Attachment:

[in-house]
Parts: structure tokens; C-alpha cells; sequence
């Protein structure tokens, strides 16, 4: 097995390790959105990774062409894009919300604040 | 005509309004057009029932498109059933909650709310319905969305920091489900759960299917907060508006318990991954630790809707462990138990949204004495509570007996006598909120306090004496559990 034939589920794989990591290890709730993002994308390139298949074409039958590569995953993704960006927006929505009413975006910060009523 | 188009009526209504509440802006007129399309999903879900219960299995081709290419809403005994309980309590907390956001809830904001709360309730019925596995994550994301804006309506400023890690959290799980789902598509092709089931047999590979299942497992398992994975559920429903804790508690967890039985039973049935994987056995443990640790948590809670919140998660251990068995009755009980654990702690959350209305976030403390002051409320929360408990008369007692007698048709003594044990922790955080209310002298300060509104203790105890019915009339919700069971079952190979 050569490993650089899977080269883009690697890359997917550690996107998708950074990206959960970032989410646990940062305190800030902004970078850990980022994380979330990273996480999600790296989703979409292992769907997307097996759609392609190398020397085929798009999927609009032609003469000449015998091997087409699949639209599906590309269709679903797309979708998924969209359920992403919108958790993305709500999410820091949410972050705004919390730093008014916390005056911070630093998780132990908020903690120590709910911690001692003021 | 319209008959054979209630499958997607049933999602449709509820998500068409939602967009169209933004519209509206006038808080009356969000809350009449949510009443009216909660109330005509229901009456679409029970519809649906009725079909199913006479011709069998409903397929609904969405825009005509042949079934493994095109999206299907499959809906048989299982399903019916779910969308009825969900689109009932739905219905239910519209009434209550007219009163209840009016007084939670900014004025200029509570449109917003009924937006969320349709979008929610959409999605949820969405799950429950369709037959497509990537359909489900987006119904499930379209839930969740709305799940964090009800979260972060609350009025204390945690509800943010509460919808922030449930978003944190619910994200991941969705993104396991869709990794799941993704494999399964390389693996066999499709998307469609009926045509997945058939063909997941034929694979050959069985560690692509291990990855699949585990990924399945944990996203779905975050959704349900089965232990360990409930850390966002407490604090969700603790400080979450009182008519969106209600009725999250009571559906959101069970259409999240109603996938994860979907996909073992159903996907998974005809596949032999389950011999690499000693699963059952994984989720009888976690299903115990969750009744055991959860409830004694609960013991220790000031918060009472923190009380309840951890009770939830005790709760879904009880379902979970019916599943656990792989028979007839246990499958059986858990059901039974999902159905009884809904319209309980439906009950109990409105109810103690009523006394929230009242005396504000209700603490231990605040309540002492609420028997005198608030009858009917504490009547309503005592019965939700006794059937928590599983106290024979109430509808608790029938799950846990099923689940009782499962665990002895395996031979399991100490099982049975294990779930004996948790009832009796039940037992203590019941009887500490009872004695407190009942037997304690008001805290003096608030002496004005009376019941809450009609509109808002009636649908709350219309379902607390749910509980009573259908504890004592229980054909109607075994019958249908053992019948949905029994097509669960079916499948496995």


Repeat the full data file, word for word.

[in-house]
Parts: structure tokens; C-alpha cells; sequence
């Protein structure tokens, strides 16, 4: 097995390790959105990774062409894009919300604040 | 005509309004057009029932498109059933909650709310319905969305920091489900759960299917907060508006318990991954630790809707462990138990949204004495509570007996006598909120306090004496559990 034939589920794989990591290890709730993002994308390139298949074409039958590569995953993704960006927006929505009413975006910060009523 | 188009009526209504509440802006007129399309999903879900219960299995081709290419809403005994309980309590907390956001809830904001709360309730019925596995994550994301804006309506400023890690959290799980789902598509092709089931047999590979299942497992398992994975559920429903804790508690967890039985039973049935994987056995443990640790948590809670919140998660251990068995009755009980654990702690959350209305976030403390002051409320929360408990008369007692007698048709003594044990922790955080209310002298300060509104203790105890019915009339919700069971079952190979 050569490993650089899977080269883009690697890359997917550690996107998708950074990206959960970032989410646990940062305190800030902004970078850990980022994380979330990273996480999600790296989703979409292992769907997307097996759609392609190398020397085929798009999927609009032609003469000449015998091997087409699949639209599906590309269709679903797309979708998924969209359920992403919108958790993305709500999410820091949410972050705004919390730093008014916390005056911070630093998780132990908020903690120590709910911690001692003021 | 319209008959054979209630499958997607049933999602449709509820998500068409939602967009169209933004519209509206006038808080009356969000809350009449949510009443009216909660109330005509229901009456679409029970519809649906009725079909199913006479011709069998409903397929609904969405825009005509042949079934493994095109999206299907499959809906048989299982399903019916779910969308009825969900689109009932739905219905239910519209009434209550007219009163209840009016007084939670900014004025200029509570449109917003009924937006969320349709979008929610959409999605949820969405799950429950369709037959497509990537359909489900987006119904499930379209839930969740709305799940964090009800979260972060609350009025204390945690509800943010509460919808922030449930978003944190619910994200991941969705993104396991869709990794799941993704494999399964390389693996066999499709998307469609009926045509997945058939063909997941034929694979050959069985560690692509291990990855699949585990990924399945944990996203779905975050959704349900089965232990360990409930850390966002407490604090969700603790400080979450009182008519969106209600009725999250009571559906959101069970259409999240109603996938994860979907996909073992159903996907998974005809596949032999389950011999690499000693699963059952994984989720009888976690299903115990969750009744055991959860409830004694609960013991220790000031918060009472923190009380309840951890009770939830005790709760879904009880379902979970019916599943656990792989028979007839246990499958059986858990059901039974999902159905009884809904319209309980439906009950109990409105109810103690009523006394929230009242005396504000209700603490231990605040309540002492609420028997005198608030009858009917504490009547309503005592019965939700006794059937928590599983106290024979109430509808608790029938799950846990099923689940009782499962665990002895395996031979399991100490099982049975294990779930004996948790009832009796039940037992203590019941009887500490009872004695407190009942037997304690008001805290003096608030002496004005009376019941809450009609509109808002009636649908709350219309379902607390749910509980009573259908504890004592229980054909109607075994019958249908053992019948949905029994097509669960079916499948496995």